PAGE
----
Cost-Effectiveness of PCI with Drug ElutingStents vs. Bypass Surgery for Patients with Diabetes and Multivessel CAD: Results from the FREEDOM Trial Elizabeth A. Magnuson, Valentin Fuster, Michael E. Farkouh, Kaijun Wang, Katherine Vilain, Haiyan Li, Jaime Appelwick,Victoria Muratov, Lynn A. Sleeper, Mouin Abdallah, David J. Cohen Saint Luke’s Mid America Heart Institute University of Missouri-Kansas City Kansas City, Missouri
Disclosures• FREEDOM was supported by U01 grants #01HL071988 and #01HL092989 from the National Heart Lung and Blood Institute Other support Drug eluting stents were provided by Cordis, Johnson and Johnson and Boston Scientific Abciximab and an unrestricted research grant were provided by Eli Lilly and Company Clopidogrel was provided by Sanofi Aventis and Bristol- Myers Squibb
Background Time to Death/MI/Stroke PCI/DES 30 CABG Death/Stroke/MI, % Logrank P=0.005 20 PCI/DES CABG 10 5-Year Event Rates: 26.6% vs. 18.7% 0 0 1 2 3 4 5 Years post-randomization
Patient Flow 1900 patients randomized 947 assigned to 953 assigned to PCI CABG 36 no procedure 9 no procedure(withdrawn) (withdrawn) 911 underwent 944 underwent revascularization revascularization 893 initial 18 initial 939 initial 5 initial CABG PCI PCI CABG Median follow-up duration: 47 months
Economic Study Analysis PlanPrimary Endpoint: • Incremental cost-effectiveness ratio expressed as cost per quality-adjusted life year (QALY) gained » Costs and QALYs were discounted at 3% annuallyGeneral Approach – 2 Stages: • In-trial analysis based on observed survival, health state utility (EQ-5D), and costs derived from reported health care resource use during the trial period • Lifetime analysis based on projections of survival, quality-adjusted survival and costs beyond the trial period
Costing MethodsPCI and CABG Procedures:• Cath lab and CABG-related procedure costs based on measured resource utilization (procedure duration, balloons, stents, wires, etc.) and current unit costs DES cost = $1500/stent• Ancillary hospital costs based on regression models developed from 2010 MedPAR data for FREEDOM- eligible patients Clinical events and complications rather than LOS were used as key predictors to avoid distortions due to marked differences in LOS across different countries/health care systemsAdditional costs: CV and non-CV rehospitalizations, MD fees, outpatient CV care/testing and medications, cardiac rehabilitation and nursing home stays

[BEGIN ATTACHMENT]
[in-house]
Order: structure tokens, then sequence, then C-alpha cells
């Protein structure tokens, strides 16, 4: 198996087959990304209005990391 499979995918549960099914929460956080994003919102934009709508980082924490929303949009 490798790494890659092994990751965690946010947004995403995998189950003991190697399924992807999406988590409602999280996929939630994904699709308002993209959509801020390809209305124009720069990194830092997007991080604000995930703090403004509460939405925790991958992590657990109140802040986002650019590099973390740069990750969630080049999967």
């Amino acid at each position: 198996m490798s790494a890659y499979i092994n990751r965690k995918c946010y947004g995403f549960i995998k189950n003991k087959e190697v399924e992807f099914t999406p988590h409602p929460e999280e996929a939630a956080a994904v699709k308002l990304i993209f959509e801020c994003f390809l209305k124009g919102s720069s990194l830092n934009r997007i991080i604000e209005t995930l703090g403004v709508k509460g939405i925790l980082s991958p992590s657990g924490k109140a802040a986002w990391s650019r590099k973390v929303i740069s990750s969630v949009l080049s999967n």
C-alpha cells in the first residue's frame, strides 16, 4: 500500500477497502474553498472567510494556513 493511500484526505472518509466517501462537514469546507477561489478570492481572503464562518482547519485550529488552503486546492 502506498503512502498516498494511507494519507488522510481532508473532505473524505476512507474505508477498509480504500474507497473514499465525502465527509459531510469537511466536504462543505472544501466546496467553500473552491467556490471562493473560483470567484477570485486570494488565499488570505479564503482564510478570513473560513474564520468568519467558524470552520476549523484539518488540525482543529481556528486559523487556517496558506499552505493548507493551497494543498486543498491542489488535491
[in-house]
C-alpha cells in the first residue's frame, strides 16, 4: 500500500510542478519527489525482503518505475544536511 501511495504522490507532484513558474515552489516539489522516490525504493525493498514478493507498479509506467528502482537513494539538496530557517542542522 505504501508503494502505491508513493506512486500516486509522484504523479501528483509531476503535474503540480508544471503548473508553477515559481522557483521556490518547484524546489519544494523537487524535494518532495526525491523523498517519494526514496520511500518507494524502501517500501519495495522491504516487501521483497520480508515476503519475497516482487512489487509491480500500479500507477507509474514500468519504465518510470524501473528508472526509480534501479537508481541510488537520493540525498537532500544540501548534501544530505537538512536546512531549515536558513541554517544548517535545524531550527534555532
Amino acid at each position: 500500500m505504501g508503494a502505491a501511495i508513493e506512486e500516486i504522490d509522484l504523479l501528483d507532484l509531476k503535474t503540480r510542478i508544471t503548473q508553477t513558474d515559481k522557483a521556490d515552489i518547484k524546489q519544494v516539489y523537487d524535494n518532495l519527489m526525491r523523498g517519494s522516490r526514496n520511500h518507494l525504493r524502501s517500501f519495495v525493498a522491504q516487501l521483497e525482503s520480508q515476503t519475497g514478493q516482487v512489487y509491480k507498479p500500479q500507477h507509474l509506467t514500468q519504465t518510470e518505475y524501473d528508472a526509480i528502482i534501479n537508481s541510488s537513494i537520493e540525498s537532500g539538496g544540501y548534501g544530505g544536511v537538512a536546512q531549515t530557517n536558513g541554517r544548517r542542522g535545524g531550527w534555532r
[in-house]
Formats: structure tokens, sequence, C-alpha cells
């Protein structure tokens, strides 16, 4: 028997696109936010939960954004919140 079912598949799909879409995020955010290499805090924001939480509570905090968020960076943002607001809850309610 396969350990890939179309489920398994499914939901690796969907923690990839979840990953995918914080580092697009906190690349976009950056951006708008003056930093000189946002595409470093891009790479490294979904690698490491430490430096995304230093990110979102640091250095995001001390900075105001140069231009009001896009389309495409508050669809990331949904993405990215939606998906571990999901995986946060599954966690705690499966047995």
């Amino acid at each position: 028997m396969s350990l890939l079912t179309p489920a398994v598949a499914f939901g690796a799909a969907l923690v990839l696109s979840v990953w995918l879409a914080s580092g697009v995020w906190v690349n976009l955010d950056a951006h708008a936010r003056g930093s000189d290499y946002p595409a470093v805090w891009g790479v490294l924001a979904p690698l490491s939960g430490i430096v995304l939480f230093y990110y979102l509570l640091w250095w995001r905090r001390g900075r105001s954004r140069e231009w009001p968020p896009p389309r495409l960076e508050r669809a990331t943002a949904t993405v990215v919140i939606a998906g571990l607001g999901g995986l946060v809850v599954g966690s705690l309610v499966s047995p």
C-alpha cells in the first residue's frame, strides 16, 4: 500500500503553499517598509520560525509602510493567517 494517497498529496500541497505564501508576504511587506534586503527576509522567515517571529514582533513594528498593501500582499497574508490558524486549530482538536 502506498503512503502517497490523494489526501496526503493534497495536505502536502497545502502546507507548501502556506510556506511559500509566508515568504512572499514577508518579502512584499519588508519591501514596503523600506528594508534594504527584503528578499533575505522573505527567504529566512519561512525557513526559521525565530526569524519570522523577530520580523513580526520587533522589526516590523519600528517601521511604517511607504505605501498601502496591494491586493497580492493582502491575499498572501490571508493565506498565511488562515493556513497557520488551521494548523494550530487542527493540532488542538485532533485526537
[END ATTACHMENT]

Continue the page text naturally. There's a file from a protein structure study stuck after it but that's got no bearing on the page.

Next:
Annual and Cumulative Costs: Years 1- 5Annual$25,000 Cumulative $70,000 $60,000$20,000 Δ costs = $7878 $50,000$15,000 Δ costs = $3641 $40,000 $30,000$10,000 $20,000 $5,000 $10,000 $0 $0 Year 1 Year 2 Year 3 Year 4 Year 5 CABG Annual Cost PCI Annual Cost CABG Cumulative Cost PCI Cumulative Cost
Annual Differences in Life Years and QALYs Time Since Δ Life Years Δ QALYs Randomization (CABG-PCI) (CABG-PCI) (Years) 1 -0.008 -0.033 2 -0.010 -0.034 3 -0.0006 -0.029 4 +0.015 -0.004 5 +0.053 +0.031
Markov ModelFor the Projection of Post-Trial Life Years, QALYs and Costs• Monthly risk of death based on age, sex and race- matched data from US life tables calibrated to the observed 5 year mortality for the PCI population CABG effect based on a landmark analysis for years 2-5: mortality hazard ratio for CABG vs. PCI = 0.60• Base case: Gradual attenuation of CABG effect Mortality hazard ratio increases from 0.60 to 1 in a linear fashion between 5 and 10 years; no impact of CABG beyond 10 years• Long-term costs and utility weights obtained from regression models developed from trial data
In-Trial and Projected Survival 1 0.053 life years CABG 0.8 PCI 0.6 1.266 total life years Survival gained with CABG (0.794 when discounted at 3% annually) 0.4 0.2 0 0 5 10 15 20 25 30 35 Years post-randomization
Summary (1)• CABG is associated with initial costs ≈ $9,000/patient higher than PCI• Partially offset by lower costs associated with repeat revascularization and to a lesser extent cardiac meds• At 5 years, CABG improved quality-adjusted life expectancy by ~ 0.03 years while increasing total costs by ~ $3,600/patient• Over a lifetime horizon, CABG associated with 0.66 QALYs gained and ~$5,400/patient higher costs yielding an ICER of $8,132/QALY gained
Summary (2)• Results were robust to a broad range of sensitivity analyses regarding the duration of the CABG effect on both survival and costs• Results were also consistent across a wide range of subgroups
Conclusions• For patients with diabetes and multivessel CAD, CABG provides not only better long- term clinical outcomes than DES-PCI but these benefits are achieved at an overall cost that represents an attractive use of societal health care resources• These findings provide additional support for existing guidelines that recommend CABG for diabetic patients with multivessel CAD
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